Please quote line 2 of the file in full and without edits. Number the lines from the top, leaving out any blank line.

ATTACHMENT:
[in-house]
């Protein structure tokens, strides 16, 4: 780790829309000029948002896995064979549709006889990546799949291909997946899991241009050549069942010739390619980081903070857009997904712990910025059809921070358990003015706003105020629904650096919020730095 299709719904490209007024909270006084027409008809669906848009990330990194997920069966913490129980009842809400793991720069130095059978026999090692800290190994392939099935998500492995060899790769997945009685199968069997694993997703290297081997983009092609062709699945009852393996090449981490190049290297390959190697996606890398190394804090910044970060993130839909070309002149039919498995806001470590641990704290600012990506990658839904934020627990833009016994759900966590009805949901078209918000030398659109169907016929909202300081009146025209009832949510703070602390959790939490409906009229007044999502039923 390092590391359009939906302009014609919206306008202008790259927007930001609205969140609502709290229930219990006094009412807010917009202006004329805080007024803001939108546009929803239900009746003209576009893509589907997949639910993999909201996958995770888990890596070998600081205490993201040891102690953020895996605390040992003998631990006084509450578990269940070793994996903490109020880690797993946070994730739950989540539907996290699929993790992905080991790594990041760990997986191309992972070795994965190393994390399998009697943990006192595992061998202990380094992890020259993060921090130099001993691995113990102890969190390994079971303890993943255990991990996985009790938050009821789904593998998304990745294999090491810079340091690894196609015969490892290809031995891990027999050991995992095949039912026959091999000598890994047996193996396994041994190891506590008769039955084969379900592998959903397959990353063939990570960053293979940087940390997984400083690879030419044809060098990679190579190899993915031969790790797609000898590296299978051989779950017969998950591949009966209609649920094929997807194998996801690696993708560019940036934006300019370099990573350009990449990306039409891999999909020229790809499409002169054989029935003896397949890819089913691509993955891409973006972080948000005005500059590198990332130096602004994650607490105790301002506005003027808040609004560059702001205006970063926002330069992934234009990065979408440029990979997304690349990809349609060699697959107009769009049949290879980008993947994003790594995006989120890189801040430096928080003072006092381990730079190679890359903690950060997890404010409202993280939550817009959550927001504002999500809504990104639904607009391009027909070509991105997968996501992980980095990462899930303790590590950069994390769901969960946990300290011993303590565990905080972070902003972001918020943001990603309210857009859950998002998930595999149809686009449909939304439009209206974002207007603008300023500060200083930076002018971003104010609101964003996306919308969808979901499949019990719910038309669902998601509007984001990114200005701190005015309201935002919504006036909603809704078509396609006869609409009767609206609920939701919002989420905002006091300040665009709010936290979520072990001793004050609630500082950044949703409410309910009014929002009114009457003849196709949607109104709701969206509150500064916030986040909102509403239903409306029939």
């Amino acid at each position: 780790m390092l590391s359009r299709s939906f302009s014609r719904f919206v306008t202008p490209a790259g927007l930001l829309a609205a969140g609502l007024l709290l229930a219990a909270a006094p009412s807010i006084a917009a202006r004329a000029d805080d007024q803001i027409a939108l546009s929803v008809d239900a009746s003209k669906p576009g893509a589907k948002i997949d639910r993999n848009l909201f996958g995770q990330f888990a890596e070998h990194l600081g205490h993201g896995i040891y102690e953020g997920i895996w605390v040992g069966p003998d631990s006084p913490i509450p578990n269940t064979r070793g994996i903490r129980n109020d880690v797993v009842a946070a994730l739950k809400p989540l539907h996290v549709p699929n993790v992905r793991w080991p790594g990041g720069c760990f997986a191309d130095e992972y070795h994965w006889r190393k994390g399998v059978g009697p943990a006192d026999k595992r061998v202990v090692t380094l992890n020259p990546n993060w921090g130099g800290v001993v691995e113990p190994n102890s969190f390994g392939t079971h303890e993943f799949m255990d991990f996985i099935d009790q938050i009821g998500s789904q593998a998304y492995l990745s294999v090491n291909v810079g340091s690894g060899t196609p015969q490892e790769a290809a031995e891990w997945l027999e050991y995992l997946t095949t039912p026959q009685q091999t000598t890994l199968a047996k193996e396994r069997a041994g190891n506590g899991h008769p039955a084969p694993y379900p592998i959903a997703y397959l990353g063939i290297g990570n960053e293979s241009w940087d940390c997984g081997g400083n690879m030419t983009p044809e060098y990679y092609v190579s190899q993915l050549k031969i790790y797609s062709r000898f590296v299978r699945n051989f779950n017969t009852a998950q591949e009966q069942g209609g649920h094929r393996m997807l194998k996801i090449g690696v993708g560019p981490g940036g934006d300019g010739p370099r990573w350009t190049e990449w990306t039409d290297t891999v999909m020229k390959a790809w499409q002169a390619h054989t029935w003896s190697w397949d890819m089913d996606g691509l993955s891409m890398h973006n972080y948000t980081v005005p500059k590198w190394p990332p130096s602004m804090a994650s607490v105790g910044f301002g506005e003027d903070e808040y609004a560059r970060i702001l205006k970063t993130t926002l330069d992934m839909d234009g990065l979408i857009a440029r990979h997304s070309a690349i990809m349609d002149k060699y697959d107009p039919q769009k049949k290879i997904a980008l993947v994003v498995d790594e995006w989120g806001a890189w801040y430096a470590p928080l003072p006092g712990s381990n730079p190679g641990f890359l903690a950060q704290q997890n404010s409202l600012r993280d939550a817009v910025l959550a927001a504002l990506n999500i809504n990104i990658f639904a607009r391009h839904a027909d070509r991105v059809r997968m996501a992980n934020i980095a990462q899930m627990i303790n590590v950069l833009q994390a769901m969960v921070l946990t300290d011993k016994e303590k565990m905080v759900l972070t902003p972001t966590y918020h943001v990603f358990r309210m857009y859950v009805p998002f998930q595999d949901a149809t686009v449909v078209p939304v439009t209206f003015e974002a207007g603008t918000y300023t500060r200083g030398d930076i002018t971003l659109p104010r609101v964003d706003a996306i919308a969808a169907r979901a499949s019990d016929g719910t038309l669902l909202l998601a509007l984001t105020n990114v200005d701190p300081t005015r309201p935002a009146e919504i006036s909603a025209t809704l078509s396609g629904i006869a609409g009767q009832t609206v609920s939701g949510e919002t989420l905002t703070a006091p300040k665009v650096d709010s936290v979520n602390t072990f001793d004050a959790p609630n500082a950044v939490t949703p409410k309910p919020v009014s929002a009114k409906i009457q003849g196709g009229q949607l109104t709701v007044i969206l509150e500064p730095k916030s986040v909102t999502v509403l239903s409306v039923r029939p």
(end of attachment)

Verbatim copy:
């Protein structure tokens, strides 16, 4: 780790829309000029948002896995064979549709006889990546799949291909997946899991241009050549069942010739390619980081903070857009997904712990910025059809921070358990003015706003105020629904650096919020730095 299709719904490209007024909270006084027409008809669906848009990330990194997920069966913490129980009842809400793991720069130095059978026999090692800290190994392939099935998500492995060899790769997945009685199968069997694993997703290297081997983009092609062709699945009852393996090449981490190049290297390959190697996606890398190394804090910044970060993130839909070309002149039919498995806001470590641990704290600012990506990658839904934020627990833009016994759900966590009805949901078209918000030398659109169907016929909202300081009146025209009832949510703070602390959790939490409906009229007044999502039923 390092590391359009939906302009014609919206306008202008790259927007930001609205969140609502709290229930219990006094009412807010917009202006004329805080007024803001939108546009929803239900009746003209576009893509589907997949639910993999909201996958995770888990890596070998600081205490993201040891102690953020895996605390040992003998631990006084509450578990269940070793994996903490109020880690797993946070994730739950989540539907996290699929993790992905080991790594990041760990997986191309992972070795994965190393994390399998009697943990006192595992061998202990380094992890020259993060921090130099001993691995113990102890969190390994079971303890993943255990991990996985009790938050009821789904593998998304990745294999090491810079340091690894196609015969490892290809031995891990027999050991995992095949039912026959091999000598890994047996193996396994041994190891506590008769039955084969379900592998959903397959990353063939990570960053293979940087940390997984400083690879030419044809060098990679190579190899993915031969790790797609000898590296299978051989779950017969998950591949009966209609649920094929997807194998996801690696993708560019940036934006300019370099990573350009990449990306039409891999999909020229790809499409002169054989029935003896397949890819089913691509993955891409973006972080948000005005500059590198990332130096602004994650607490105790301002506005003027808040609004560059702001205006970063926002330069992934234009990065979408440029990979997304690349990809349609060699697959107009769009049949290879980008993947994003790594995006989120890189801040430096928080003072006092381990730079190679890359903690950060997890404010409202993280939550817009959550927001504002999500809504990104639904607009391009027909070509991105997968996501992980980095990462899930303790590590950069994390769901969960946990300290011993303590565990905080972070902003972001918020943001990603309210857009859950998002998930595999149809686009449909939304439009209206974002207007603008300023500060200083930076002018971003104010609101964003996306919308969808979901499949019990719910038309669902998601509007984001990114200005701190005015309201935002919504006036909603809704078509396609006869609409009767609206609920939701919002989420905002006091300040665009709010936290979520072990001793004050609630500082950044949703409410309910009014929002009114009457003849196709949607109104709701969206509150500064916030986040909102509403239903409306029939």